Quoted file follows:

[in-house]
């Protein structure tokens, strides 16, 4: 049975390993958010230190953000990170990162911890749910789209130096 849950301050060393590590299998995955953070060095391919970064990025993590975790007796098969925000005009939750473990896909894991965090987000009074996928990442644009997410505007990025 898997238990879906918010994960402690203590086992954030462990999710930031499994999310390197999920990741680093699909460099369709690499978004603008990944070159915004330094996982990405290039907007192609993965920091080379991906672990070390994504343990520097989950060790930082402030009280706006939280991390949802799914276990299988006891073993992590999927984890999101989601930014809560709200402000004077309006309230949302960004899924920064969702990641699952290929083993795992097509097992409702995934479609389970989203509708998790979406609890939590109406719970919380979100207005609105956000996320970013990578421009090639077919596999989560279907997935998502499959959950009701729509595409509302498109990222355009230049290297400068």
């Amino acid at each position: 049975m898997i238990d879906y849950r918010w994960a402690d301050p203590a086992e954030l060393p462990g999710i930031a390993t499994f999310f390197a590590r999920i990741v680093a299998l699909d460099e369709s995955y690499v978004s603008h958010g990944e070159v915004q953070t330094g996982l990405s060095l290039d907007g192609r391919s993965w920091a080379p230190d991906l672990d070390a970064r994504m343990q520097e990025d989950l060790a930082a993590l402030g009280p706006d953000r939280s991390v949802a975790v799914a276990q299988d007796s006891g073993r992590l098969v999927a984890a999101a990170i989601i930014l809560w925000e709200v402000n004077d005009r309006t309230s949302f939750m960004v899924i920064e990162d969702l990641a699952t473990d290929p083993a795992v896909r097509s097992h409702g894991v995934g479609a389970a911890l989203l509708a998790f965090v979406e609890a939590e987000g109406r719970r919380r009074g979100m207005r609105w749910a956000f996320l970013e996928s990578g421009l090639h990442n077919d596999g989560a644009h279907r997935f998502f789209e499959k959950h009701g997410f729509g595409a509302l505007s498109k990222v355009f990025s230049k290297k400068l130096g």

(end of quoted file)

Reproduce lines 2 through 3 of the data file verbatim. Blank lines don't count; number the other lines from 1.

């Protein structure tokens, strides 16, 4: 049975390993958010230190953000990170990162911890749910789209130096 849950301050060393590590299998995955953070060095391919970064990025993590975790007796098969925000005009939750473990896909894991965090987000009074996928990442644009997410505007990025 898997238990879906918010994960402690203590086992954030462990999710930031499994999310390197999920990741680093699909460099369709690499978004603008990944070159915004330094996982990405290039907007192609993965920091080379991906672990070390994504343990520097989950060790930082402030009280706006939280991390949802799914276990299988006891073993992590999927984890999101989601930014809560709200402000004077309006309230949302960004899924920064969702990641699952290929083993795992097509097992409702995934479609389970989203509708998790979406609890939590109406719970919380979100207005609105956000996320970013990578421009090639077919596999989560279907997935998502499959959950009701729509595409509302498109990222355009230049290297400068």
């Amino acid at each position: 049975m898997i238990d879906y849950r918010w994960a402690d301050p203590a086992e954030l060393p462990g999710i930031a390993t499994f999310f390197a590590r999920i990741v680093a299998l699909d460099e369709s995955y690499v978004s603008h958010g990944e070159v915004q953070t330094g996982l990405s060095l290039d907007g192609r391919s993965w920091a080379p230190d991906l672990d070390a970064r994504m343990q520097e990025d989950l060790a930082a993590l402030g009280p706006d953000r939280s991390v949802a975790v799914a276990q299988d007796s006891g073993r992590l098969v999927a984890a999101a990170i989601i930014l809560w925000e709200v402000n004077d005009r309006t309230s949302f939750m960004v899924i920064e990162d969702l990641a699952t473990d290929p083993a795992v896909r097509s097992h409702g894991v995934g479609a389970a911890l989203l509708a998790f965090v979406e609890a939590e987000g109406r719970r919380r009074g979100m207005r609105w749910a956000f996320l970013e996928s990578g421009l090639h990442n077919d596999g989560a644009h279907r997935f998502f789209e499959k959950h009701g997410f729509g595409a509302l505007s498109k990222v355009f990025s230049k290297k400068l130096g």